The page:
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Raleigh link-up shows spirit of adventure
By Nie Xin

THE iDEALShanghai Awards Ceremony hosted by Shanghai Daily last Tuesday saw the official launch of a partnership between Raleigh China, Shanghai Daily and The Peninsula Shanghai in initiatives to develop the potential of young people and help communities.

The collaboration will include more coverage in Shanghai Daily of inspiring stories about Raleigh China's work; the participation of more volunteers; plus activities encompassing corporate social responsibility.

Raleigh was established in the UK in 1978 by Prince Charles to promote youth development. Raleigh China was founded in 2008 in Shanghai. With the slogan "Serve and Achieve," it was the 21st Raleigh globally.

Raleigh now operates in 45 countries and regions. Over the years it has organized more than 280 expedition projects involving more than 37,000 young people. Initiatives include environmental protection, construction and education projects.

Prince Charles' son Prince William has also been involved in the scheme, going on an expedition to Chile in 2000.

"Raleigh aims to play the role of a bridge between formal education and society. This is particularly important in China, as this bridge is lacking but is much-needed," says Garrison Lu, CEO of Raleigh China and one of the founders in 2008.

Following seminars in school campuses around the whole country to promote the idea of Raleigh, around 20 assessment weekends are held in around 10 cities to test candidates. Those finally selected will take part in annual expeditions of between five and 10 weeks in southwestern China's Guizhou Province, Malaysia, India, Costa Rica and Tanzania.

"The two-day assessment weekend - some 33 hours - is like a mini expedition in itself," says Lu.

This is a two-way selection: Raleigh tests young applicants to see if they are qualified to join Raleigh; on the other hand, young people who know about Raleigh projects experience the living conditions and team culture of the expedition through the assessment weekends.

"It is a real test that lets them know whether Raleigh suits their development or not," Lu adds.

If selected, young adventurers have an important task to complete before they can set off; participants must raise the sum to cover their expedition.

And instead of asking for support from their families, young participants must get donations through their own efforts - such as doing part-time jobs or holding sales.

"It's important pre-training for young people, not merely about money," Lu emphasizes. "Through explaining the Raleigh concept and mission to others, they get to know more about the scheme themselves and build their commitment. At the same time, they have the chance to meet and overcome difficulties before starting on the tough expedition."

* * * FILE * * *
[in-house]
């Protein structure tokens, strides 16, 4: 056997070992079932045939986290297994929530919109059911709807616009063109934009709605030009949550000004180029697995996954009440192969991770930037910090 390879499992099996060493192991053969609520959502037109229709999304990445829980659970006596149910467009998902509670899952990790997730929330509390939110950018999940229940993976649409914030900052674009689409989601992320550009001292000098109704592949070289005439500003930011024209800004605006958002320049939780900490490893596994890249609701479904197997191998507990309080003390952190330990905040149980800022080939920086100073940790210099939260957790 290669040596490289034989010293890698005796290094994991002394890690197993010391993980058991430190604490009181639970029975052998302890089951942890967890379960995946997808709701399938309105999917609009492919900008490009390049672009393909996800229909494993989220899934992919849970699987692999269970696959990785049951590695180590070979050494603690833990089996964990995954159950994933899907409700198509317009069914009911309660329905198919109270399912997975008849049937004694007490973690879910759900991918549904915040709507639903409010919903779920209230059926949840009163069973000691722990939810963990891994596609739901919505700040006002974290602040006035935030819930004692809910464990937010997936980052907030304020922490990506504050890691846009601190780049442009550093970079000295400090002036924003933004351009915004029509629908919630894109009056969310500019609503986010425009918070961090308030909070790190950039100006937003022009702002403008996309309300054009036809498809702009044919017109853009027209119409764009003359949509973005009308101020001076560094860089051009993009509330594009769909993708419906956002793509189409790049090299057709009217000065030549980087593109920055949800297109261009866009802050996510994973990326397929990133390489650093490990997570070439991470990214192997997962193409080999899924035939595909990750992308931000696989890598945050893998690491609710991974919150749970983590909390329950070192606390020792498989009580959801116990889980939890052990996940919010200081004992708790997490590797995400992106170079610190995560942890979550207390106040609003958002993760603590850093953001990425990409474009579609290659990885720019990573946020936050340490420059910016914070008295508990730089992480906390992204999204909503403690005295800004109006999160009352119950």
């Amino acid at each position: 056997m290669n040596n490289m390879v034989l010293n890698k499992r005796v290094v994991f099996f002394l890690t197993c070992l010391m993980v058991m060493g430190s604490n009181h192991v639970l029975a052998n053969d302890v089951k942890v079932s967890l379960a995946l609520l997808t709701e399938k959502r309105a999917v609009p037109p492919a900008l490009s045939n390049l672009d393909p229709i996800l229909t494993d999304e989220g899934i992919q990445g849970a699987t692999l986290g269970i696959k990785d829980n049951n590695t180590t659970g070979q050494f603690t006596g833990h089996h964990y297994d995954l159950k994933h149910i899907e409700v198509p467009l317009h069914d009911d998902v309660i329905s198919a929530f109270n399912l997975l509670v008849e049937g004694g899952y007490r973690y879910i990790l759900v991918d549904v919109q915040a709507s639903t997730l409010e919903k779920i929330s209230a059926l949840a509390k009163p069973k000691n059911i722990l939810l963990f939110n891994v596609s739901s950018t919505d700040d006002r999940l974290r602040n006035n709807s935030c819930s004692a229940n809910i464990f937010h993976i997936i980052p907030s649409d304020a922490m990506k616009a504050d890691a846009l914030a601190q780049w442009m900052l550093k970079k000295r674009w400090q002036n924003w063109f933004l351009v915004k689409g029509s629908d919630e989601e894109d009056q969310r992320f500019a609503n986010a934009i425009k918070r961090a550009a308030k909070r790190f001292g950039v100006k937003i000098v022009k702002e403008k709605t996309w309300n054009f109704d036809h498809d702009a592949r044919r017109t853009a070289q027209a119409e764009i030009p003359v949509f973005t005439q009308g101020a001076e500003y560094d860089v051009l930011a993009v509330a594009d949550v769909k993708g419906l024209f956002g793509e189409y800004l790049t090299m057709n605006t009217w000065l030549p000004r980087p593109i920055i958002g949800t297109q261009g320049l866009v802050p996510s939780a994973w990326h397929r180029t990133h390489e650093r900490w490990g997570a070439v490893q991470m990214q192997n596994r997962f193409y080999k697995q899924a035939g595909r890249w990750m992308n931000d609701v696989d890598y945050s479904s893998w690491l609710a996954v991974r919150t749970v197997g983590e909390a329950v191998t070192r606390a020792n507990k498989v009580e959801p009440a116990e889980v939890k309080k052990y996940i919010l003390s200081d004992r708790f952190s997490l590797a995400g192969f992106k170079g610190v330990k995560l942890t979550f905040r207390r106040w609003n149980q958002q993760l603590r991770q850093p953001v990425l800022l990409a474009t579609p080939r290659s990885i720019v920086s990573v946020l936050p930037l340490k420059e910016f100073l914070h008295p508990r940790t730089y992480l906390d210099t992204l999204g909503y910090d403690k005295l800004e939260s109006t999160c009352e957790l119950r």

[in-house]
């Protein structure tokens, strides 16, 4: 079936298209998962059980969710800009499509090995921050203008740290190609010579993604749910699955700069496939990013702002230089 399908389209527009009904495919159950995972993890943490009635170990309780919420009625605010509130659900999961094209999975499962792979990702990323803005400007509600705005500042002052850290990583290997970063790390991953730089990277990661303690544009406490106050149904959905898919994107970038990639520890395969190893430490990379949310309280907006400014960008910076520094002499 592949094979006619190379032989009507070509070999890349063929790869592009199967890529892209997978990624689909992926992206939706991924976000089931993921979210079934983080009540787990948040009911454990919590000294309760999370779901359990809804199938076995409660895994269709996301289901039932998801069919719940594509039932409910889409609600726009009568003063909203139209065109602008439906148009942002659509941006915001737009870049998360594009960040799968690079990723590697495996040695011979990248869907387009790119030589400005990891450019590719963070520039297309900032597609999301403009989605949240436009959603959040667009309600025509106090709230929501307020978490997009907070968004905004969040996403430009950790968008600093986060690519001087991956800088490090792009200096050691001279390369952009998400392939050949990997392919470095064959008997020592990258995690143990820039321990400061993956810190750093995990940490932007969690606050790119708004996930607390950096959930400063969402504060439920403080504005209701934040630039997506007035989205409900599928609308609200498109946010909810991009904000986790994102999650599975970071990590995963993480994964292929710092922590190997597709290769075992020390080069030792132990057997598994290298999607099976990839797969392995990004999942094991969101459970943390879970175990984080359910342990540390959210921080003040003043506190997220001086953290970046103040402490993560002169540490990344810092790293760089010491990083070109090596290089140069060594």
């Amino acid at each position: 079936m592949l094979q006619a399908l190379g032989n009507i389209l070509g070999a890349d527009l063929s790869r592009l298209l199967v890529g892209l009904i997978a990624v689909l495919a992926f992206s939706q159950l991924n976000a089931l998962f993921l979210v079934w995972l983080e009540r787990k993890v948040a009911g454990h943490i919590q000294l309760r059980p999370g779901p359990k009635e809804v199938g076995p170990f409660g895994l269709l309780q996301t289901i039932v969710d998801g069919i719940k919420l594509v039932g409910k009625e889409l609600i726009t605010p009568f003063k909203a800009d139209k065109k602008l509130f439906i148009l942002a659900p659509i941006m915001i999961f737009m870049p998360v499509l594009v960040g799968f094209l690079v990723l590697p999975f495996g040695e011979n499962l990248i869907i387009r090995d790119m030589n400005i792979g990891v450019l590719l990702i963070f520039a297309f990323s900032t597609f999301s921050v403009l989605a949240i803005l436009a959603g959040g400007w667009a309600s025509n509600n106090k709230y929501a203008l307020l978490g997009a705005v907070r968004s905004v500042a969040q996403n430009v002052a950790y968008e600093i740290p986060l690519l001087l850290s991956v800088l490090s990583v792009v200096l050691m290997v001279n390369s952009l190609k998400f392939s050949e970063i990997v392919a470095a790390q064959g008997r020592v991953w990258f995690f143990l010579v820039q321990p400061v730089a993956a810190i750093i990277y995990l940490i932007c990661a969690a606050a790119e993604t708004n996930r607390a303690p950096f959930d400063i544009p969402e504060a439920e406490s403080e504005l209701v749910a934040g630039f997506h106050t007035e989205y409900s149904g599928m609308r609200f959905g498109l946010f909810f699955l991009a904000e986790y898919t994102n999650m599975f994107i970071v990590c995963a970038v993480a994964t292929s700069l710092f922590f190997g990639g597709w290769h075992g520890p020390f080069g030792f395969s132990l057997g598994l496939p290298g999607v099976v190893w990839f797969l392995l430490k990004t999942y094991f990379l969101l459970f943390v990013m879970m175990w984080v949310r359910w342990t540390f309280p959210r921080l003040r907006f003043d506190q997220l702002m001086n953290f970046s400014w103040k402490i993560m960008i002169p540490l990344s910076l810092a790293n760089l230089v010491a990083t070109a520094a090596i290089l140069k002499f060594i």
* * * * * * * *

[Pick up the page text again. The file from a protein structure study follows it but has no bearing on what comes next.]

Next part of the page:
In their efforts to raise the funds, Raleigh participants report being misunderstood or, positively, encouraged and supported. Experiencing these reactions helps young people grow up and mature, says Lu.

Important element

He cites an example of college student Ji Dongming who needed to earn another 2,000 yuan (US$317), in addition to his scholarship (2,000 yuan). To reach his target, Ji delivered bottled water, earning 0.6 yuan for per bottle.

"Ji used to be a very shy boy born to a poor family. We saw him growing up to be a sunny man opening up to others. It is the most touching part in our project," says Lu.

"Young people are the most important element in the future and we care most about their development, in addition to the benefits on the areas in need and the cooperation with our partners and sponsors," he adds.

Some 77 young people participated in the most recent expedition in the summer in Guizhou Province, together with 31 volunteers and eight full-time staff from Raleigh China.

The missions of expeditions are grounded to the real needs of the areas benefited. On this occasion, participants rebuilt and repaired facilities in three schools.

"With this precious experience, young people are encouraged to focus on environmental protection and social responsibility," Lu says.

Another example of this is Guo Xin'ge, who graduated from high school last year and entered the London School of Economics, majoring in environment management.

She made this decision after joining a Raleigh expedition in Guizhou and being shocked by the environmental problems there. The region suffers from lithification - in which sediment turns into hard material - and the effects of intensive agriculture.

Lu says this kind of change of perceptions is typical.

"For the first 20 years of our lives we mostly live under others' expectations. After experiences like Raleigh expeditions, young people can discover who they really are and what kind of people they really want to be," Lu says.

The CEO took part in a Raleigh expedition in 1998 and he regarded this as a "lifetime experience."

"The staff team of Raleigh is like a table, supporting young people to grow up to be people with international views and power of action," Lu adds.

The seminar will be held in Fudan University next month.

"It will be an important promotion, not merely cooperating with this top university and spreading Raleigh's concept to college students there, but also forming a new model of the Raleigh China seminar," says Jenny Zhang, COO of Raleigh China.

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